RSS Feed (xml)

Powered By

Skin Design:
Free Blogger Skins

Powered by Blogger

Saturday, February 21, 2009

Lutalo’s modern art of exaggeration


As a child, Juma Lutalo, 23, born in Masaka town, was preoccupied by nothing else but drawing simple objects like houses, cars and boys playing with girls. But it was in August 2007 that the real action started. An art exhibition by renowned Ugandan painter Taga Nuwagaba inspired Lutalo to develop the real art in him.

“As a self-taught artist, I spent restless days and sleepless nights trying to master the movement of the brush and blending of colours,” he says. “This was however not easy because of the expensive art materials so I had to give it a break for some time to look for money elsewhere because I had no support.”

His “hustle” paid off a year later when his first works were accepted in a grand exhibition at Nommo Gallery. “Experienced artists told me I was gifted and it would shine through with more practice and professional guidance,” he says.

With his painter’s eye on the crown that would come with his breakthrough into the industry, Lutalo worked like a horse, drawing and painting all kinds of things. He wanted to be distinguished for his uniqueness and therefore came with an idea of a new style he called “Modern Art of Exaggeration”, in which he relies on different colours to bring out all the small details in his works.

Inspired by the seemingly mundane things that make everyday life interesting, Lutalo’s works capture Africa in all her wonderful beauty; depicting wildlife and nature. He’s afraid the rare species of animals and plants are endangered and he’s preserving them for posterity through art.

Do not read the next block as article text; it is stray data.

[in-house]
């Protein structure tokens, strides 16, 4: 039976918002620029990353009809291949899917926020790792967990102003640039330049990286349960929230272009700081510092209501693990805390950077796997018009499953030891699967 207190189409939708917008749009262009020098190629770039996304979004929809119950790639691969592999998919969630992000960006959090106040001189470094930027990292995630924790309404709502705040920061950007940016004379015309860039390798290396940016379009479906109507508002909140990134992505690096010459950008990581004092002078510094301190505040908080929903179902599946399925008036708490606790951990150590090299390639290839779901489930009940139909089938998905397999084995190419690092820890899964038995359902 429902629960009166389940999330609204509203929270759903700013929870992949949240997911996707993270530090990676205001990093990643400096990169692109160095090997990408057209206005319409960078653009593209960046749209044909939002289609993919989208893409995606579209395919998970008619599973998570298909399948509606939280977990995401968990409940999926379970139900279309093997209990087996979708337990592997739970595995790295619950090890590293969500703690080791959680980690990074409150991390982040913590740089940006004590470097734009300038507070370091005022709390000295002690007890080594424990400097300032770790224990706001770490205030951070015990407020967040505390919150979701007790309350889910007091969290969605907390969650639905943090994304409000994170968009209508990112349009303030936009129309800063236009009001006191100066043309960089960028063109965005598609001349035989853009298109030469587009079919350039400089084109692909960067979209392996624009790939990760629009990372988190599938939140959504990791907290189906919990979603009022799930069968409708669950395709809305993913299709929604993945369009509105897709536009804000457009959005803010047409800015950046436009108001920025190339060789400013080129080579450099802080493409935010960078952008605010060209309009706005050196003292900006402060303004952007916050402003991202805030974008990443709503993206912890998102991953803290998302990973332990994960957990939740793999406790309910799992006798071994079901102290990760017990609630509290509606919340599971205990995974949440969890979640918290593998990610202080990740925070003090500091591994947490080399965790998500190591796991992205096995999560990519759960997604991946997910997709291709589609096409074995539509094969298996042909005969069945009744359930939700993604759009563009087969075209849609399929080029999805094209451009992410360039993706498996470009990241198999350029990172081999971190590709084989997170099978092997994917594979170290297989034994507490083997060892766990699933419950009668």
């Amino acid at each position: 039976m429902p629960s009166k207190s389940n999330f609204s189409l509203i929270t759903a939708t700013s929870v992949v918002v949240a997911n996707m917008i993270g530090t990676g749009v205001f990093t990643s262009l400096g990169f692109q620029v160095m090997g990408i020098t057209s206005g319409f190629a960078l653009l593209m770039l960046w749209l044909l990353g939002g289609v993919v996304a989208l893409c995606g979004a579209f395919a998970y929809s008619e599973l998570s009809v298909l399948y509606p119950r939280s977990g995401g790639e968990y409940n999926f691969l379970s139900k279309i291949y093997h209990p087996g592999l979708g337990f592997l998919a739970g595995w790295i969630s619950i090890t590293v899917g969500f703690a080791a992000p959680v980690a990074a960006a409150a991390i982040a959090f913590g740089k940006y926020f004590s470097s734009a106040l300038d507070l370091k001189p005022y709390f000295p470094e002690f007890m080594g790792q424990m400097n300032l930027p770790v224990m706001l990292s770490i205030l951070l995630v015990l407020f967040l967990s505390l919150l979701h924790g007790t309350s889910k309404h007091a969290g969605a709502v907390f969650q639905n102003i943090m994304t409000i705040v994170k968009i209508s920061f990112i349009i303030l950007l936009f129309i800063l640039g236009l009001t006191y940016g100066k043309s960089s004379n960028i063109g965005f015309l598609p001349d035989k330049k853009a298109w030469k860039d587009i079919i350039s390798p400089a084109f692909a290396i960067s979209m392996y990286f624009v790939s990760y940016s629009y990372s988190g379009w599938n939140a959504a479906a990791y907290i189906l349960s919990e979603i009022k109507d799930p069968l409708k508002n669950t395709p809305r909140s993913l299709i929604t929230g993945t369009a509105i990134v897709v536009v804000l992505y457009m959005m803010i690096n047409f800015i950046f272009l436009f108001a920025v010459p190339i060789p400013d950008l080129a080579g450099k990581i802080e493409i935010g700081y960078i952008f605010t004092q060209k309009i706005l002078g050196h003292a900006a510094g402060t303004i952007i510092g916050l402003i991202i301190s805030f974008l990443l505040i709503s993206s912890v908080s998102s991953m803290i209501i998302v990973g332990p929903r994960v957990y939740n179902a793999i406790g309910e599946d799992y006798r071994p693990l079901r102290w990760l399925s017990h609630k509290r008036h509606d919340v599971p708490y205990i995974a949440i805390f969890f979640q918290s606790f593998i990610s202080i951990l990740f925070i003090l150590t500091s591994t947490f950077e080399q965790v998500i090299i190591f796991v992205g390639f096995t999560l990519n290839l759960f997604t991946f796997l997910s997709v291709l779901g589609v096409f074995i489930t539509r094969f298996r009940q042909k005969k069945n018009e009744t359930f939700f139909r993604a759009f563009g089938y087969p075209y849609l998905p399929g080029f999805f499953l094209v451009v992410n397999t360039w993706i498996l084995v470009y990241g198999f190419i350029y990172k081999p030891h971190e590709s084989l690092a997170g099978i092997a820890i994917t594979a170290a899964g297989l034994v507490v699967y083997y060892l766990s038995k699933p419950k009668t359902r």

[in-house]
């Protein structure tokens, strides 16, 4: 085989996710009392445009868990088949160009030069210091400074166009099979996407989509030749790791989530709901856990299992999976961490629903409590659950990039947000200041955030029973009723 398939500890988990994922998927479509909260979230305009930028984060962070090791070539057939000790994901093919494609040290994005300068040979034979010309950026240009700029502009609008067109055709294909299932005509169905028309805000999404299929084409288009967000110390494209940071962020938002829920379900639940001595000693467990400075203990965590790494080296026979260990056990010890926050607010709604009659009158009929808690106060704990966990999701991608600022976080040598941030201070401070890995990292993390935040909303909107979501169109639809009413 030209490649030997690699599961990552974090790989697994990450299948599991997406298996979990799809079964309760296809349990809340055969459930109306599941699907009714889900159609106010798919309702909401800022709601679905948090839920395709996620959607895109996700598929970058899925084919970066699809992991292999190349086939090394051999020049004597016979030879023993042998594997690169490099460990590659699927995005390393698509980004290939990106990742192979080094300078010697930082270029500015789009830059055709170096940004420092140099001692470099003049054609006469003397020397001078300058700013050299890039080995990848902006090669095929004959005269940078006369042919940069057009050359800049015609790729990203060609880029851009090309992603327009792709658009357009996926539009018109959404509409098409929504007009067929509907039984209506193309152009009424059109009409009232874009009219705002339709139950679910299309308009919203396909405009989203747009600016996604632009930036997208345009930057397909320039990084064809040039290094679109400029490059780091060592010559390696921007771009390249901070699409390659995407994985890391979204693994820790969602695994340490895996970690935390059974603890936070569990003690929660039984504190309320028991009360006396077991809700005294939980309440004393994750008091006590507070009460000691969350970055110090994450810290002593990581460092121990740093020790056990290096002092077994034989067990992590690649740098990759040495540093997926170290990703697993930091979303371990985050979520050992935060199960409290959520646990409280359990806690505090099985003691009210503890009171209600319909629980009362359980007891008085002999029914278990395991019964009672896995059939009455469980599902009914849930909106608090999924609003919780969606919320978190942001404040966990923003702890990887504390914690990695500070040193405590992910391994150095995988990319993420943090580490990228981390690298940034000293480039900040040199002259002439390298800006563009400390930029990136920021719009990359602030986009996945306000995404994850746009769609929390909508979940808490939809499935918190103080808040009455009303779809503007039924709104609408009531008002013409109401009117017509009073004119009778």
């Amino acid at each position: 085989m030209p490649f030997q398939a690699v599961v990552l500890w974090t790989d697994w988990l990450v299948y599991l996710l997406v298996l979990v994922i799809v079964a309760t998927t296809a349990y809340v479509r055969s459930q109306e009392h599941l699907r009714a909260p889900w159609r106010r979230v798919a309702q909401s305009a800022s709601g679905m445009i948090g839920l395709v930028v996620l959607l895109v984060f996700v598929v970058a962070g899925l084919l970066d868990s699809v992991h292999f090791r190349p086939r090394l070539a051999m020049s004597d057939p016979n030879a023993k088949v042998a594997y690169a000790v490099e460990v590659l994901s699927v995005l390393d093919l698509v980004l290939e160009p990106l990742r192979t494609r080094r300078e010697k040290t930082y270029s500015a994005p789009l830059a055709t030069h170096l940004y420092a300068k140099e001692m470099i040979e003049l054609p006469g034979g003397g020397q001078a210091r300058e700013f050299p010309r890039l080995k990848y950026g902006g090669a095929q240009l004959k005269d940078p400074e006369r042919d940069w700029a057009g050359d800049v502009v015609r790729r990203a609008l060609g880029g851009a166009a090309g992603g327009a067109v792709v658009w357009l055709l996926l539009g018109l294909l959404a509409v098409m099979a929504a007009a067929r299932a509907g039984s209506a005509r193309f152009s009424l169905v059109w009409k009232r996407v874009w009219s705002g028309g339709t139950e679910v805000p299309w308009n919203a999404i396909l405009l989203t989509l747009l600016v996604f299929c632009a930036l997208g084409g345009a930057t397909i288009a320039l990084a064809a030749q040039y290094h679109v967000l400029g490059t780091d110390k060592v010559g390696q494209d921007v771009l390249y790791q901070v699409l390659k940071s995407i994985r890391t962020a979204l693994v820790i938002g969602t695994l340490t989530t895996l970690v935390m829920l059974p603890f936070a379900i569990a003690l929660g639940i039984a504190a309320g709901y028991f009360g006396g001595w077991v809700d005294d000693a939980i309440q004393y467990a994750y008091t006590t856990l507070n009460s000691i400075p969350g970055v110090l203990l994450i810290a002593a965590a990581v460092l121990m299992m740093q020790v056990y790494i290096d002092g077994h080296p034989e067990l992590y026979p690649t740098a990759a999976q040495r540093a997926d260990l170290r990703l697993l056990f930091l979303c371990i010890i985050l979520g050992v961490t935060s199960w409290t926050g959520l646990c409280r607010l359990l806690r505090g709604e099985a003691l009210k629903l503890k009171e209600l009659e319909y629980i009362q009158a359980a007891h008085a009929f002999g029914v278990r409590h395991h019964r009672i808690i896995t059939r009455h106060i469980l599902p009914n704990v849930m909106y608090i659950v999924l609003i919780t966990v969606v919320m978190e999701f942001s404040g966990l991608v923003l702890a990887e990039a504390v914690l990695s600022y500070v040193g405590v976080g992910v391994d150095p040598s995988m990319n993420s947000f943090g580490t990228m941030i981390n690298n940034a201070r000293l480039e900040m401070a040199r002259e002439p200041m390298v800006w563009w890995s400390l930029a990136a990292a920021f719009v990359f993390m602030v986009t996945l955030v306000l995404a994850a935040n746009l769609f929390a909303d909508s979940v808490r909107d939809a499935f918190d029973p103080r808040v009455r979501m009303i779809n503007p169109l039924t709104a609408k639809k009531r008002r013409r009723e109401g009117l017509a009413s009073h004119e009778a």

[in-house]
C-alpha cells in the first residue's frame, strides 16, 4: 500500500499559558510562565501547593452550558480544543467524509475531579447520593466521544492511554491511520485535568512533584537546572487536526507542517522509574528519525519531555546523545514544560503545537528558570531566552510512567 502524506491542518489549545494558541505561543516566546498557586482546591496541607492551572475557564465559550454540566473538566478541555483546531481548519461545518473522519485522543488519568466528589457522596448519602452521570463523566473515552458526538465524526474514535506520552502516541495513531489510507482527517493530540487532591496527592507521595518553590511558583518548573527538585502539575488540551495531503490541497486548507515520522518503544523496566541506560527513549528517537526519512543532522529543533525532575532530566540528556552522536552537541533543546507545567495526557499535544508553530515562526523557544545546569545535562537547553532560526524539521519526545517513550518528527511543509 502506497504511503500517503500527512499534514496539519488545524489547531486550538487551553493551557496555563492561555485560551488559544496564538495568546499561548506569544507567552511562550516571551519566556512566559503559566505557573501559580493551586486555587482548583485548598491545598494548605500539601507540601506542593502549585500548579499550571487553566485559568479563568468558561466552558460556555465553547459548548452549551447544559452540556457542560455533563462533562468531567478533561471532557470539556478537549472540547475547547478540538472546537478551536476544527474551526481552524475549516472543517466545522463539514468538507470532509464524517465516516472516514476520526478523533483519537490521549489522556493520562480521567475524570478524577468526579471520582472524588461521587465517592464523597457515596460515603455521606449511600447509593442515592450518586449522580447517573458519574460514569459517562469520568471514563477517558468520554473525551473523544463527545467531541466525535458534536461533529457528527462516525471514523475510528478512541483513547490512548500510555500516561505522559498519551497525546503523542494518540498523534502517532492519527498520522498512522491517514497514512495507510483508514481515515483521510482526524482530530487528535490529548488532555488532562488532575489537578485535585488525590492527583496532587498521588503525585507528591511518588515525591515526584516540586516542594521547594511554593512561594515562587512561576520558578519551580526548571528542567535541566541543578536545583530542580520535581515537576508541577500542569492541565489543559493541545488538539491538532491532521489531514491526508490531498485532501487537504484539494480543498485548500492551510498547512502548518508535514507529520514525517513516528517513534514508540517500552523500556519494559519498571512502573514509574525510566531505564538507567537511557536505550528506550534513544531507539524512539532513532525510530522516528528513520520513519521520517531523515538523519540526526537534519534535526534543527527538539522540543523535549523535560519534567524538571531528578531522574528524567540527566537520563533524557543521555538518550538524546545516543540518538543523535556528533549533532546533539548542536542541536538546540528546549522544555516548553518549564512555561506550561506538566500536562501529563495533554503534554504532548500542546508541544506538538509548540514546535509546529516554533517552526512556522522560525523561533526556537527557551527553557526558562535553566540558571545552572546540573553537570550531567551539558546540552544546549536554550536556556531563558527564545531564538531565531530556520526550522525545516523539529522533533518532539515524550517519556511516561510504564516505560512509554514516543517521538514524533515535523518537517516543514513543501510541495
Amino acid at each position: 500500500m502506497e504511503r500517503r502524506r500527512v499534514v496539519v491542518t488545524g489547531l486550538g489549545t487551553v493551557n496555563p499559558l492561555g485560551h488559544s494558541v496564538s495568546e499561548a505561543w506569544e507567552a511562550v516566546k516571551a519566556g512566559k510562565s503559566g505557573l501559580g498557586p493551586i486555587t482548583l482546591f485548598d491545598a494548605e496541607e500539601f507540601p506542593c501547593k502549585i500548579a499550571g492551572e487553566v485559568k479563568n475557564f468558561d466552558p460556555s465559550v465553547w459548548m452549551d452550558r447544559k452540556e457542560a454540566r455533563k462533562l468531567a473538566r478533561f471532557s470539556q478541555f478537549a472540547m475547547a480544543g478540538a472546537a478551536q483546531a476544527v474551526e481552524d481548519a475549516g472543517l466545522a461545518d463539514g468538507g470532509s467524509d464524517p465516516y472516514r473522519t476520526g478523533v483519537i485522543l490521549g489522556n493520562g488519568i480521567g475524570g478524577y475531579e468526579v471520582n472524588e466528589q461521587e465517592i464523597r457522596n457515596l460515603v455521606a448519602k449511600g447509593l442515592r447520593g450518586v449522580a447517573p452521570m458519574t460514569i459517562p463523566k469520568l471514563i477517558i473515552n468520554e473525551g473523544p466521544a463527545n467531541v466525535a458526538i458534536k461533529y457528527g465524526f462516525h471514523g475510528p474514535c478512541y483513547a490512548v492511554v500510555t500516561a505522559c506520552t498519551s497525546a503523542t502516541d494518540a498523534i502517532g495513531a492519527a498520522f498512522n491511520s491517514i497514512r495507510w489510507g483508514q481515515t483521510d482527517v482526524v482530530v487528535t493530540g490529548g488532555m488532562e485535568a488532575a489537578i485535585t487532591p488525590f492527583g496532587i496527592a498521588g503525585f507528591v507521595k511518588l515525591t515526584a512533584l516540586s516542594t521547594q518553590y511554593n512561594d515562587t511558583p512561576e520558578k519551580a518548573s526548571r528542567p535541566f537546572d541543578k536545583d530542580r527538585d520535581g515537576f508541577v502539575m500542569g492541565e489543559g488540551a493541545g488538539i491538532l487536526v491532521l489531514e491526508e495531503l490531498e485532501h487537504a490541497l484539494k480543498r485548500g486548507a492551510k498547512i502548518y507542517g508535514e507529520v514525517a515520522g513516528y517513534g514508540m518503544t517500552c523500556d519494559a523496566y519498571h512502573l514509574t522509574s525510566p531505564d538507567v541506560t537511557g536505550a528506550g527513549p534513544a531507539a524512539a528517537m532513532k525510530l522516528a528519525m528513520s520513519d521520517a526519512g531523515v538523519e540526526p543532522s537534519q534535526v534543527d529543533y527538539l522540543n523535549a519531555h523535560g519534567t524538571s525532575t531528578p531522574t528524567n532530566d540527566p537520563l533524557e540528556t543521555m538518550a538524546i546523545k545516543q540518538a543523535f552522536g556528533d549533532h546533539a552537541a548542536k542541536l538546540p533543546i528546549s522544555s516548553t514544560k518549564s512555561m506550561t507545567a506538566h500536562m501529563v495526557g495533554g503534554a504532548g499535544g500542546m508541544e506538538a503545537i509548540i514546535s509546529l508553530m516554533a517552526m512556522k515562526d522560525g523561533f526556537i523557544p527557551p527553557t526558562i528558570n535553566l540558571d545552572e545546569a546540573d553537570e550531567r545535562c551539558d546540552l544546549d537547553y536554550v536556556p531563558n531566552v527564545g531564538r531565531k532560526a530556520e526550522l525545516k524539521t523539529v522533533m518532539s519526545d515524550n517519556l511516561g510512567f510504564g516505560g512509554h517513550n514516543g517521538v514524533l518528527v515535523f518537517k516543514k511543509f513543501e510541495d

In all this, birds have a special place in his soul. It’s the answer to why his favourite painting is that of the African Jacana, which he gives all his creative attention seeing how vividly and impressively he captures it on canvas; the colours, the distinct beak, making it as rare in its look as in its existence.

His sculpture pieces made out of wood, clay and cement, and done in abstract and realistic styles, show the social life of the African man engaged in different activities.

How does he rate Ugandan art? “Ugandan art is good but the problem is that many artistes don’t paint out of passion or to exhaust; they do it – largely – for money,” he says. “What makes it worse is that few Ugandans appreciate art; looking at it as the work of those finding a way to survive.”

Lutalo is however emphatic in saying that his art is not driven by money: “That’s why I spend a lot of time on each of my works to make people appreciate and understand what art is,” he says. “As long as someone tells me the piece is good and he picks the message, I am happy.”

Under his exaggerated art style, Lutalo also tries to promote and advocate for the enforcement of the rights of children and vulnerable women. For example, one of his paintings titled The Power of Blanket is that of children at a camp while another titled I Have to Go shows a woman leaving by the canoe her abusive man.

Lutalo, who has also exhibited at the Makerere University Margaret Trowell School of Industrial and Fine Arts, has seemingly done it all where art is involved; sculpture, painting, interior and exterior decorations, sign writing, and portraits. But his distinction, I think, is in his ability to rely on colour to bring out the intricate features in his subjects. Some of Lutalo’s works adorn the interior of Antonio’s Grill at Pioneer Mall in Kampala.

--Sunday Monitor, February 8, 2009